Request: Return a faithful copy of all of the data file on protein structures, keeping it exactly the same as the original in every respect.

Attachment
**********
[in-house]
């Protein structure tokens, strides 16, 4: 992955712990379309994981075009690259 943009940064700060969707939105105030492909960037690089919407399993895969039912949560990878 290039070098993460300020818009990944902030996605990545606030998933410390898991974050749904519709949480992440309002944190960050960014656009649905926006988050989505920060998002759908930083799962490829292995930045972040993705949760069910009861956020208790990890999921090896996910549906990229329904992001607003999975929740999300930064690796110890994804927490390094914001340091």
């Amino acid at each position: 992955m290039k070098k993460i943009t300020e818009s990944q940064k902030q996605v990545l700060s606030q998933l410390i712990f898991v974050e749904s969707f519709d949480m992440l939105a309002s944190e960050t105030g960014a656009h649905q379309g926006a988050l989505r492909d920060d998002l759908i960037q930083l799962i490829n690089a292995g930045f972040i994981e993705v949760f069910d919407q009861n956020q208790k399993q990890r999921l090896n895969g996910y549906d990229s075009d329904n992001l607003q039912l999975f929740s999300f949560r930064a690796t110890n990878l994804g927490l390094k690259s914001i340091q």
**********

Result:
[in-house]
């Protein structure tokens, strides 16, 4: 992955712990379309994981075009690259 943009940064700060969707939105105030492909960037690089919407399993895969039912949560990878 290039070098993460300020818009990944902030996605990545606030998933410390898991974050749904519709949480992440309002944190960050960014656009649905926006988050989505920060998002759908930083799962490829292995930045972040993705949760069910009861956020208790990890999921090896996910549906990229329904992001607003999975929740999300930064690796110890994804927490390094914001340091």
């Amino acid at each position: 992955m290039k070098k993460i943009t300020e818009s990944q940064k902030q996605v990545l700060s606030q998933l410390i712990f898991v974050e749904s969707f519709d949480m992440l939105a309002s944190e960050t105030g960014a656009h649905q379309g926006a988050l989505r492909d920060d998002l759908i960037q930083l799962i490829n690089a292995g930045f972040i994981e993705v949760f069910d919407q009861n956020q208790k399993q990890r999921l090896n895969g996910y549906d990229s075009d329904n992001l607003q039912l999975f929740s999300f949560r930064a690796t110890n990878l994804g927490l390094k690259s914001i340091q």